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NASA physicists design warp speed spaceship


Posted on Friday, 13 June, 2014 | Comment icon 33 comments

What a real-life warp capable spaceship might look like. Image Credit: NASA / Mark Rademaker
The impressive designs are based on Harold White's real-life work developing a genuine warp drive.
White, who is head of NASA's Advanced Propulsion Team, has been attempting to go where no physicist has gone before by designing a warp drive that will enable spacecraft to travel faster than the speed of light.

These new conceptual drawings based on his work were created by artist Mark Rademaker who took over 1,600 hours to make them. The impressive warp speed spaceship certainly looks the part and wouldn't seem out of place in an episode of Star Trek.

"There's no speed limit on the expansion and contraction of space," said White whose warp drive concept involves bending space both in front and behind the vehicle to propel it forwards.

"You can actually find a way to get around what I like to call the 11th commandment: Thou shall not exceed the speed of light."

Source: CNN | Comments (33)

Tags: Warp Drive


 
Recent comments on this story
Comment icon #24 Posted by DONTEATUS on 15 June, 2014, 4:11
A Positive mind set is Always Awesome ! ITs How we actually Get past all the experimenting ,testing designing , Building. ITs that First Step Saying !
Comment icon #25 Posted by Hugh on 15 June, 2014, 4:43
Each step is awesome! Just like a child learning how to walk, his first step is awesome! His first running race won is awesome too!
Comment icon #26 Posted by bigjonalien on 16 June, 2014, 2:43
Like, why don't we milk the technology inbetween just like the DVD, good work on suppressing technology!
Comment icon #27 Posted by Waspie_Dwarf on 16 June, 2014, 11:21
Like, why don't we milk the technology inbetween just like the DVD, good work on suppressing technology! Milk what technology? This is only just moving from the hypothetical to the experimental. No one even knows if it will work yet.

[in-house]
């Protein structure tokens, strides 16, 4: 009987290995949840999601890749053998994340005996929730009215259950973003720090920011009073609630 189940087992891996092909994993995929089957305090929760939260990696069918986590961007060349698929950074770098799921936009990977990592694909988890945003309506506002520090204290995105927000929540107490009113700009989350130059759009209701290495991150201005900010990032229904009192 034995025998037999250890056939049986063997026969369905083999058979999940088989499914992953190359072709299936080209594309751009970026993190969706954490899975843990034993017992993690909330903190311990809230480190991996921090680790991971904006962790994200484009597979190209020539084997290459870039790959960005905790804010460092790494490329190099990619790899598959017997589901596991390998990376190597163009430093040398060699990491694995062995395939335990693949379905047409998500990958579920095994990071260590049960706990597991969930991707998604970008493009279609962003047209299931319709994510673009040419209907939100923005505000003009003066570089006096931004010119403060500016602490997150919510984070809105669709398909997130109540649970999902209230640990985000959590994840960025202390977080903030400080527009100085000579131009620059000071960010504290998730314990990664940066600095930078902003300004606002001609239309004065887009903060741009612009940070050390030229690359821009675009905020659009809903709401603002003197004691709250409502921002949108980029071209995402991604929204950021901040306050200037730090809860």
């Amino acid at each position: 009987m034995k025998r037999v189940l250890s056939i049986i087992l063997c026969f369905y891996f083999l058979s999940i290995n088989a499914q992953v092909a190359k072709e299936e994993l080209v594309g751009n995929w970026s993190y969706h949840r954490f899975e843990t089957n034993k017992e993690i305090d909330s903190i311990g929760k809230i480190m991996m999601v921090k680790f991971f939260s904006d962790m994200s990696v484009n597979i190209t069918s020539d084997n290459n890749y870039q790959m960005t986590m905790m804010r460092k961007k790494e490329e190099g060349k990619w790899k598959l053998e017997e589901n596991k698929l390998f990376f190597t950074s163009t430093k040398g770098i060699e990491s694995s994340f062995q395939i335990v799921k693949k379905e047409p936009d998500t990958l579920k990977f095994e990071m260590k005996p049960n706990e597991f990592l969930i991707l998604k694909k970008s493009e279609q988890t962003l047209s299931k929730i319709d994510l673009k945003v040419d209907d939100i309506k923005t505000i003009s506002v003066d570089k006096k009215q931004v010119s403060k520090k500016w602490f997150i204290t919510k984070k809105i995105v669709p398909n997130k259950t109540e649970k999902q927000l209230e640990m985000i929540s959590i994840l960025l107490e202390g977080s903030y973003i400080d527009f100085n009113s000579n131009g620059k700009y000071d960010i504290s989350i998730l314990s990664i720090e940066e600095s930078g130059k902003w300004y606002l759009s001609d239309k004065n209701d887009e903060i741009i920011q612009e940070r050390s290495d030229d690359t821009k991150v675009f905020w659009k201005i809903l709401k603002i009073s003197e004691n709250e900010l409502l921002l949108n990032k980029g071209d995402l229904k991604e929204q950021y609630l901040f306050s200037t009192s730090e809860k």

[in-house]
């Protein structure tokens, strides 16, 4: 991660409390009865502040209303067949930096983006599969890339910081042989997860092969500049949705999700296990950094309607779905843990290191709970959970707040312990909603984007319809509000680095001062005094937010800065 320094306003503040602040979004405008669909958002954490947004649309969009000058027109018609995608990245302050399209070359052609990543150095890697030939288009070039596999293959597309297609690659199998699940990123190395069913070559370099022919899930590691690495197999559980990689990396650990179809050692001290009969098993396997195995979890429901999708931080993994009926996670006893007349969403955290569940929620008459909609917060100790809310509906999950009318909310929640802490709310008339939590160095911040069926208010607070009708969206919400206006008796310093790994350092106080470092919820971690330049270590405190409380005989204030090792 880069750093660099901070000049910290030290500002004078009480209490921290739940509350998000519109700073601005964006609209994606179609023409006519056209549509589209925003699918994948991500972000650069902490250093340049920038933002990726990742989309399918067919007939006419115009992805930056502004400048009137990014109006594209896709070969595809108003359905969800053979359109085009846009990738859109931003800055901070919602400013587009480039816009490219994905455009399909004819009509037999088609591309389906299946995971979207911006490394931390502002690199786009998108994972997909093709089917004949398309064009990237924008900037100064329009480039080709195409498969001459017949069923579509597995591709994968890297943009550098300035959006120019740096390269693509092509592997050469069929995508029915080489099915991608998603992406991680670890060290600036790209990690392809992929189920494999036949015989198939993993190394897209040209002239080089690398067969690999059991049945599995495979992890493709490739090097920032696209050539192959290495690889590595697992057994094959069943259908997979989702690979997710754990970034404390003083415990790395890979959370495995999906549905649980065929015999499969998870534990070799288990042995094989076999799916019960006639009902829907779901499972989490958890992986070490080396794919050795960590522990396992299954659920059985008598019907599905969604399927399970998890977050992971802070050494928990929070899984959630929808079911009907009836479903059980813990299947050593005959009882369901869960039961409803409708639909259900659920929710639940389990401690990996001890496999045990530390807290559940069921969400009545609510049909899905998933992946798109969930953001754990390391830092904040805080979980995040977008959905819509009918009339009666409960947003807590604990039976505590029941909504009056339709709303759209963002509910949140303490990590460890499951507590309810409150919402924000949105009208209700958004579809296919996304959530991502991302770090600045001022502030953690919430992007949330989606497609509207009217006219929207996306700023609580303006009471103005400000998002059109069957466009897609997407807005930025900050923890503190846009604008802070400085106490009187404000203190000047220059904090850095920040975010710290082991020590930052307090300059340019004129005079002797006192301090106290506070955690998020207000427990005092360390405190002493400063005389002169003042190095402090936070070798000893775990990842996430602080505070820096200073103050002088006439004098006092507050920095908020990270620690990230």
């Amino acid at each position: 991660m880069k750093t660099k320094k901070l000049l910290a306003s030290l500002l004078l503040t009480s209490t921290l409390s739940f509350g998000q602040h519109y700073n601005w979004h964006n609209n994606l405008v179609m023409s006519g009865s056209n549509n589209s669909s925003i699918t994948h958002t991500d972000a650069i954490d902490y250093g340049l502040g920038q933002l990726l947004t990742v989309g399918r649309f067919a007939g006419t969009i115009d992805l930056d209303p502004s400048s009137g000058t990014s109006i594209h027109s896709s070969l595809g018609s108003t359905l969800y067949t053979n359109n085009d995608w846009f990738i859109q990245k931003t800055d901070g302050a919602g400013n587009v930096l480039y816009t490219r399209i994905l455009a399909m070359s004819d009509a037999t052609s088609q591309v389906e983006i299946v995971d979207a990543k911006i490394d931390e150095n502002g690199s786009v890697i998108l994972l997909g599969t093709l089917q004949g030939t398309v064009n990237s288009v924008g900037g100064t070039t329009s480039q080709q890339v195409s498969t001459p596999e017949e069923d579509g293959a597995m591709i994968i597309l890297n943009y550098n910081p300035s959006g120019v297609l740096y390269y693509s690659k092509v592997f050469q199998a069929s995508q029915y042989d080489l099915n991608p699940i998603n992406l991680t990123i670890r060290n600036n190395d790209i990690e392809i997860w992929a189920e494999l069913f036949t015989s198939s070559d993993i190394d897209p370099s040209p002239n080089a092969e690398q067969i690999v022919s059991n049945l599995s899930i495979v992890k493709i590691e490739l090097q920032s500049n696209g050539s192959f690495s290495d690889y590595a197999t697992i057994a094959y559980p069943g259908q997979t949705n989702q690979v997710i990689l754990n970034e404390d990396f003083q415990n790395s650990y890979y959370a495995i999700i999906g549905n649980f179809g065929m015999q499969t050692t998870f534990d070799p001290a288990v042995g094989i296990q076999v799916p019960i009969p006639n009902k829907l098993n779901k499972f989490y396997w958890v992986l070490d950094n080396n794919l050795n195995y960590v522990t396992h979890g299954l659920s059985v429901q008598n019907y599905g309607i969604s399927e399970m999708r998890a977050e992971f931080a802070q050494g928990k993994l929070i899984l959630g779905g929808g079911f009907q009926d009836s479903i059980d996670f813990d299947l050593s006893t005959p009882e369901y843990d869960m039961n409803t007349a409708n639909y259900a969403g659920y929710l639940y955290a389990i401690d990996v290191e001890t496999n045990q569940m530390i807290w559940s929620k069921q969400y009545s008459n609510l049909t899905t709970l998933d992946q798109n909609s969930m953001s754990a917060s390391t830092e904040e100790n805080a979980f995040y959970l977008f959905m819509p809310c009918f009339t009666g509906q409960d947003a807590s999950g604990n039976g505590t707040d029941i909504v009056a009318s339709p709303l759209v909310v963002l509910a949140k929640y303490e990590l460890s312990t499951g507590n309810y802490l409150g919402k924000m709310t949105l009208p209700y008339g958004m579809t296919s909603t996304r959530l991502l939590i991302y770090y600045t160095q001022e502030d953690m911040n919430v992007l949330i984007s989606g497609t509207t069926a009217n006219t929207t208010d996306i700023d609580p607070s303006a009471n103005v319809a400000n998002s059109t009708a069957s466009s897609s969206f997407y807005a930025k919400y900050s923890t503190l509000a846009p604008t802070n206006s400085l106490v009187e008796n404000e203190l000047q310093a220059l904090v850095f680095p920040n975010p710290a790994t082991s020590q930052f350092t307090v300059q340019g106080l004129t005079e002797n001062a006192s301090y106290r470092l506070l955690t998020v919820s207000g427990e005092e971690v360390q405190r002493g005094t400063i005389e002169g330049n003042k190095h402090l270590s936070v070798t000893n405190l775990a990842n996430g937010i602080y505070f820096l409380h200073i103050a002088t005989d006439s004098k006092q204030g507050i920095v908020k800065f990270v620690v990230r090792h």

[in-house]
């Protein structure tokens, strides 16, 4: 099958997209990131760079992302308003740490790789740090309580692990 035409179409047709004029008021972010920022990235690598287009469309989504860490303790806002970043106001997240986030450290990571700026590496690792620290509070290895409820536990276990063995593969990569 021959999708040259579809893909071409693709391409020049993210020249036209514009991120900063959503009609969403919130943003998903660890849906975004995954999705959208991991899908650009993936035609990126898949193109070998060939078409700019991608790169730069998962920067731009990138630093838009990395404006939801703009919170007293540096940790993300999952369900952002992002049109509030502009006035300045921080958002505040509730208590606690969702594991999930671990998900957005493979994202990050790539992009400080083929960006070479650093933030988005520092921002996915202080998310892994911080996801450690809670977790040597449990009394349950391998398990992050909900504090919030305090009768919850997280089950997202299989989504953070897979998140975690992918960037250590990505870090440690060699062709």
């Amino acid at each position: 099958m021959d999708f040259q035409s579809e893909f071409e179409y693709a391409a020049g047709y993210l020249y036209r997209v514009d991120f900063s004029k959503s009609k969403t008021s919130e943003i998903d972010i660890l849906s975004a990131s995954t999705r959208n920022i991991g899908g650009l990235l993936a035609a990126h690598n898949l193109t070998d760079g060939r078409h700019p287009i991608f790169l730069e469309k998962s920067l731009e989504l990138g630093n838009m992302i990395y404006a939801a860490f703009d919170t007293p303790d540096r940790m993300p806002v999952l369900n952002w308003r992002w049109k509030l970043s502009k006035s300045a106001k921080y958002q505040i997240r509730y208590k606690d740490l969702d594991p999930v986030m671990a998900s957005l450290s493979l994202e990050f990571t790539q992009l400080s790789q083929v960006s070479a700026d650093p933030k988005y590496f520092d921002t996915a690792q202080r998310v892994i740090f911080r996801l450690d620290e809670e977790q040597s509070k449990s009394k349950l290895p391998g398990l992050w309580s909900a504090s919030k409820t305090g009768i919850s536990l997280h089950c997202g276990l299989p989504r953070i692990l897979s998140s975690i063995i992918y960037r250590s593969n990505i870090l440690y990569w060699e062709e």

Comment icon #28 Posted by MisterMan on 18 June, 2014, 11:31
Transporters are not theoretically possible now. They are theoretically possible, i.e. they don't in principle violate physical law as understood by current theory. Nobody is anywhere close to figuring out how to build one though.
Comment icon #29 Posted by Harte on 18 June, 2014, 11:40
They are theoretically possible, i.e. they don't in principle violate physical law as understood by current theory. Nobody is anywhere close to figuring out how to build one though. Quantum entanglement "transporting" requires that entangled particles be together first, then separated. How is it "transporting" when you have to take the particles where you want them, and then "transport" the quantum information to them? Why not just strap the traveler in, instead of a bunch of particles you intend to turn into the traveler? See, "transporting" is not theoretically possible. Harte
Comment icon #30 Posted by MisterMan on 18 June, 2014, 12:53
Quantum entanglement "transporting" requires that entangled particles be together first, then separated. How is it "transporting" when you have to take the particles where you want them, and then "transport" the quantum information to them? Why not just strap the traveler in, instead of a bunch of particles you intend to turn into the traveler? See, "transporting" is not theoretically possible. Harte Why not just strap the traveler in? Obviously, the answer is that you don't know exactly who/what you'll want to transport later. Is your objection that making a precise distant copy and destroyin... [More]
Comment icon #31 Posted by Harte on 18 June, 2014, 14:50
Why not just strap the traveler in? Obviously, the answer is that you don't know exactly who/what you'll want to transport later. Is your objection that making a precise distant copy and destroying the original is not 'transportation?' The "original," a single (or, at best, a cloud of) individual particle(s) is not "destroyed" during entanglement resolution. Entanglement requires the particles to have undergone a prior process together at the same time. Such particles, if they are in an atom, cannot be entangled. Nor can the atoms that make up a molecule. They are already ruled by the forces t... [More]
Comment icon #32 Posted by MisterMan on 18 June, 2014, 15:40
You cannot "force" a quantum state on a particle at home in order to create the same state in the distant particle. You can only observe the quantum state of the particles you kept at home. I believe we're talking about two different things. I'm not talking about changing the state of an entangled particle. I'm talking about using entangled particles to send information that would be used to build the copy.
Comment icon #33 Posted by Harte on 18 June, 2014, 16:28
I believe we're talking about two different things. I'm not talking about changing the state of an entangled particle. I'm talking about using entangled particles to send information that would be used to build the copy. Sorry, but that's exactly how it's done - by observing the state of one of the particles. Notice please that the state of the particle which is observed is a function of that particular particle. This state cannot be influenced by any action of the observer. You can only do this with particles - not with large masses. There is no "information" exchanged that would allow you to... [More]


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